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Reservoir High teacher to drive truckload of donations to Hurricane Harvey victims

Reservoir High teacher to drive truckload of donations to Hurricane Harvey victims
Dave Boteler, a special education teacher at Reservoir High School, will collect donations for people in need and drive them to Houston on Sept. 8. (Courtesy of Dave Boteler)

After Hurricane Harvey bombarded Houston earlier this week, Dave Boteler, a special education teacher at Reservoir High School in Fulton, says he plans to drive a truck of donations to the Texas town next week and hand-deliver them to those in need.

The 15-year Howard County educator and Glenelg graduate said after he watched the city's devastation on the news, he emailed U-Haul Corporate Headquarters about an idea to rent a moving truck to collect and bring donations to those affected by the flooding in Houston.

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Corporate officials responded within a couple of hours, Boteler said, and offered to rent him a 26-foot moving truck for $1.

Boteler, 38 and a Mt. Airy resident, said he drafted an email requesting donations on Aug. 30 to Reservoir High staff, who spread the word around nearby Fulton Elementary, Lime Kiln Middle and Cedar Lane schools.

"It has absolutely exploded with people who are so eager to contribute," Boteler said. "People are looking for a way to help. I'm getting emails and phone calls from people I don't even know who want to contribute."

Boteler said the donation collection stemmed from his idea to start a new club at Reservoir High, called the Difference Makers, which would bring the school community together by helping people who are in need.

"I felt very called to serve the people hurting in Texas and this was a perfect way to show the school and students what the Difference Makers would try to do," he said. "You hear about the negatives about this country and its people. It's like the light isn't being shined in the right places because there are an enormous amount of people who have a desire to do good and help others."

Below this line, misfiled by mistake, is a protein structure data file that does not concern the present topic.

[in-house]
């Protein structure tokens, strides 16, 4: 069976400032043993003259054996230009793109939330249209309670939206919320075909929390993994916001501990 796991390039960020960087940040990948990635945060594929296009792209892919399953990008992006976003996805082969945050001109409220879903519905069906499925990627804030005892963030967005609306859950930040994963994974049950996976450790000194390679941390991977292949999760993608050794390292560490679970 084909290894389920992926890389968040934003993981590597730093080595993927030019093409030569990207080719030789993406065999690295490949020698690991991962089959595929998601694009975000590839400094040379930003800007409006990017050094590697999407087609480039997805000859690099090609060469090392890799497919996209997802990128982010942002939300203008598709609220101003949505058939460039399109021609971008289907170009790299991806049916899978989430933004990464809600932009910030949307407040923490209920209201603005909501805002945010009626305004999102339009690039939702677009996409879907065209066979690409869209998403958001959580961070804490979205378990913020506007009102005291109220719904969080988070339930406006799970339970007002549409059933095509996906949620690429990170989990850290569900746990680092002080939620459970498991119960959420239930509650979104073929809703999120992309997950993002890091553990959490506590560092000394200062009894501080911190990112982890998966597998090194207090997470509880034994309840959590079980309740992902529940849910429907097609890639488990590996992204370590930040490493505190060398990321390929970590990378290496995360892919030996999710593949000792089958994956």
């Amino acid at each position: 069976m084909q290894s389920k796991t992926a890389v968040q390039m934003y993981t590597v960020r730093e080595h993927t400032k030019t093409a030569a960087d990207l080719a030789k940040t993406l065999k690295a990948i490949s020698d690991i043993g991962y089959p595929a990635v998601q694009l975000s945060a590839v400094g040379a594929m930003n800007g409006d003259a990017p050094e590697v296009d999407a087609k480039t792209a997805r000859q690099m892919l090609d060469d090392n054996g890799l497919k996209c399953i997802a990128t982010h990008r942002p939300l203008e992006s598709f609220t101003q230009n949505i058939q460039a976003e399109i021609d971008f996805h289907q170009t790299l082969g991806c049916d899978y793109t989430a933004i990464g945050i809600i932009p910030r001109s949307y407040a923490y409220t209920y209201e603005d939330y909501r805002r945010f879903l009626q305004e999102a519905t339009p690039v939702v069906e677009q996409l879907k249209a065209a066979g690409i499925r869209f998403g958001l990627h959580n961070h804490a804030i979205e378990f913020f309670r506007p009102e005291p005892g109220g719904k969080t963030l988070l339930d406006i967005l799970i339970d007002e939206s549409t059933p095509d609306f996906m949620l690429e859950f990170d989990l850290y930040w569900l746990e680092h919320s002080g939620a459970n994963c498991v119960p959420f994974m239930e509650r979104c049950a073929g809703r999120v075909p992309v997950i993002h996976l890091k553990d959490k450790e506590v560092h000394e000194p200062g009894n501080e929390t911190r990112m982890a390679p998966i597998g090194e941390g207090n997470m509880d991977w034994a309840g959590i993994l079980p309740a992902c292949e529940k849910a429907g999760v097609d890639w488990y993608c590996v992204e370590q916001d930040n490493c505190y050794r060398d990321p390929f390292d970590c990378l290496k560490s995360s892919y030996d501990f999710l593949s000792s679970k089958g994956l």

Boteler said he plans to buy a plane ticket home on Sept. 10.

Nelda Sims, Reservoir High principal, said the school and surrounding communities are eager to support Boteler's endeavor.

"Mr. Boteler is someone with a huge heart who was compelled to do something to help the people of Texas," Sims said.

Donations can be brought to Reservoir High's front office between 8 a.m. and 2:30 p.m. Wednesday, Sept. 6 through Friday, Sept. 8. Boteler said donations can be brought directly to the truck behind the school between 2:45 and 4 p.m. Wednesday, Sept. 6 and Thursday, Sept. 7.

The American Red Cross told Boteler that, instead of money, they suggested donations of bottled water; diapers; baby wipes; formula; non-perishable food; toiletries; blankets; clothes, especially undergarments; batteries; cleaning products; and pet food.

The Reservoir High School and Howard County communities have donated hundreds of items for victims of Hurricane Harvey, which Dave Boteler, a special education teacher at Reservoir High, will drive to Houston on Sept. 8.

AmericanK9 Dog Training, in Laurel, will also be the site of donation collections on is Sunday and Monday, according to the business' Facebook page. AmericanK9 owner Krys Rackley and Off-Leash K9 Training New Orleans owner Tank Mosley will drive from Maryland and Virginia, respectively, to bring donations to people and dogs affected by Hurricane Harvey.

The business owners will bring several boats, a 26-foot U-Haul and a 52-foot trailer packed with supplies, according to the Facebook page.

On Sunday, donations can be dropped off at American K9 Dog Training, 9010 Maier Road, Suite 119 in Laurel. Monday donations can be dropped off at Off-Leash K9 Training LLC, 101 Juliad Ct., Fredericksburg, Va. 22406.

Contact Krys Rackley at 301-332-9031 or Rackley@AmericanK9.com, or Tank Mosley at 703-609-1458 for more information.

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Although his official destination remains up in the air, Boteler said he hopes the floodwaters in Houston will recede in time for his arrival next weekend.

"I want to go there, see the people, talk to the people and see if I can be some comfort in some other way," Boteler said. "I feel like I'm capable enough to make the drive and to help where I can. It's more real when you're there, I'm sure."



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